*****God is willing to show to the heirs of promise the immutability (unable to change) of his counsel, that they may have an unshaken faith in it, and a strong consolation. God had given Hezekiah repeated assurances of His favor; and yet, as if all were thought too little, that he might expect from him uncommon favors, a sign is given him, an exceptional and rare sign. None of us have an absolute promise of living a certain number of years to come, as Hezekiah had, and God thought it fit to confirm this extraordinary favor with a miracle. The sign was the going back of the shadow upon the sundial. The sun is a faithful measurer of time, and rejoices as a strong man to run a race; but He that set that clock to start can set it back IF and when He pleases, and make it to return; for He is the Father of all lights is the director of them.
Hezekiah's Poem of Praise (38:9-21)
Isaiah 38:9 The writing of Hezekiah king of Judah, when he had been sick, and was recovered of his sickness: (KJV)
The writing of Hezekiah king of Judah . . . some versions call it a prayer, the Targum says a writing of confession, in which the king owns his murmurings and complaints under his affliction, and gratefully acknowledges the goodness of God in delivering him out of it . . . this he put into writing, as a memorial of it, for his own benefit, and for the good of posterity; and most likely he carried this with him to the Temple, where he went on the third day of his illness, and hung it up in some proper place, that it might be read by all, and be sung by the priests and the Levites. The Prophet Isaiah thought it fit to give it a place among his prophecies, that it might be transmitted to future ages.
When he had been sick, and was recovered of his sickness . . . or on his sickness and his recovery, which were the subject matter of his writing, as the following show. The verses following are a fine view on death by one who was very near to it. Many believe that Hezekiah wrote Psalm 116 at this time. See Special Comments at the end of this Chapter for this Psalm.
Isaiah 38:10 I said in the cutting off of my days, I shall go to the gates of the grave: I am deprived of the residue of my years. (KJV)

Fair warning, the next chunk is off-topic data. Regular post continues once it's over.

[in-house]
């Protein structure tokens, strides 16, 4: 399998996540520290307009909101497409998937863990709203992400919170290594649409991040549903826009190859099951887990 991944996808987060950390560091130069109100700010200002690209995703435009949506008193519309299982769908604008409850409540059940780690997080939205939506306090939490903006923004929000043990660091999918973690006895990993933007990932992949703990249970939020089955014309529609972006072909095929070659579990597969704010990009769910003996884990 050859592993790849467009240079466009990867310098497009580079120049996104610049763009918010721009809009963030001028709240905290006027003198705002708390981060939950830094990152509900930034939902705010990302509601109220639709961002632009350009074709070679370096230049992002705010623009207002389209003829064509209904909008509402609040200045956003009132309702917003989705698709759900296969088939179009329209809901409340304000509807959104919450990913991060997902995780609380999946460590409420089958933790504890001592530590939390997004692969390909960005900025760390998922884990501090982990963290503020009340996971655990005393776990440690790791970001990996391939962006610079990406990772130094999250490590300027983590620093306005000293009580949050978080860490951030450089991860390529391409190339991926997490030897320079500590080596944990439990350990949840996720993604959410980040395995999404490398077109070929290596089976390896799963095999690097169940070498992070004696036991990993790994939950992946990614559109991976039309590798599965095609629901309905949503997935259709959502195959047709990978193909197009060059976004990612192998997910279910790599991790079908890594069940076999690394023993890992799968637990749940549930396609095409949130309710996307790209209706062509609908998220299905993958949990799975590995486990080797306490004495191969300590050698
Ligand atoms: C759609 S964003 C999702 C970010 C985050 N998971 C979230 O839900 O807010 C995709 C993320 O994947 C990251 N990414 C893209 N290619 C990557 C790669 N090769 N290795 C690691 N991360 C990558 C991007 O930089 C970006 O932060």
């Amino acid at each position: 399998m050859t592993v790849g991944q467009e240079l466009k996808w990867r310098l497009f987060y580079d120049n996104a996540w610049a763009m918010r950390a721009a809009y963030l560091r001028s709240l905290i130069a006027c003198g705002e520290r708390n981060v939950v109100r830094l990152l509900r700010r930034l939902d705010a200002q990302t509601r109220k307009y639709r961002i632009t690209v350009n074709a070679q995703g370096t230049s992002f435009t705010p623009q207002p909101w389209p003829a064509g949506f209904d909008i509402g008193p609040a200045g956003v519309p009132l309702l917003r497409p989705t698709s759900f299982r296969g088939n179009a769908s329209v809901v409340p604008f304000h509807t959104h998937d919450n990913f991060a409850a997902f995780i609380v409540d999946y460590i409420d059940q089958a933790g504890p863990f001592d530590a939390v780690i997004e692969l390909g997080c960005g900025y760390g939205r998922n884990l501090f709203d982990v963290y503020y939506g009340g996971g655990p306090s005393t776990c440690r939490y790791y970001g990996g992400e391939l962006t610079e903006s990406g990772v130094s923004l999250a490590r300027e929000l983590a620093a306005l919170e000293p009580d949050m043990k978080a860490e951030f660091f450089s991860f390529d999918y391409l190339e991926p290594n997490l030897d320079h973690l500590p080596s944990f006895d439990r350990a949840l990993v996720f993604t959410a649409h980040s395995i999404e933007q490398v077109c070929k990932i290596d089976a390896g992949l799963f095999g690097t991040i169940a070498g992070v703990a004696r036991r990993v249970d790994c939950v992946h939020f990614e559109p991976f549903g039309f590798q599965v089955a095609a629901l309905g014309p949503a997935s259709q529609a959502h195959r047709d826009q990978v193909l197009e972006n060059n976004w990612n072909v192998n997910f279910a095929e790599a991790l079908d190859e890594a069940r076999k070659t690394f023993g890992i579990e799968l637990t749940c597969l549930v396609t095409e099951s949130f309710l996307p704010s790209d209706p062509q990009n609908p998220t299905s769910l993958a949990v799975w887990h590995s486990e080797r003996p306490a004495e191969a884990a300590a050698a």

I said, in the cutting off of my days . . . when Hezekiah was told that he would die, he believed that he would. Death he calls a cutting off in reference to the weaver's web (vs.12), and a cutting off his days, he being now in the prime of his age, about thirty nine or forty years of age, which according to the common term of life, being threescore and ten, and at most eighty (Ps.90:10).
I shall go to the gates of the grave . . . and enter there into the house appointed for all living, which he saw were open for him, and ready to receive him.
I am deprived of the residue of my days . . . the other thirty or forty years which he might expect to have lived, according to the course of nature; of these he mourned.
Isaiah 38:11 I said, I shall not see the LORD, even the LORD, in the land of the living: I shall behold man no more with the inhabitants of the world. (KJV)
I said, I shall not see the Lord, even the Lord in the land of the living . . . in death, he would never again see the Lord while still in the land of the living . . . not any more, in this world, although in the other, and that more clearly, even Face to face. His meaning is, that he would no more see Him just in the mirror of His Word (1 Cor.13:12); but see Him in Person . . . no more praise and worship Him in His Temple . . . but Face to face. Enjoy fellowship with Him in His decrees and see His beauty, power and glory in Person! Hezekiah knew one day that he would see the Lord.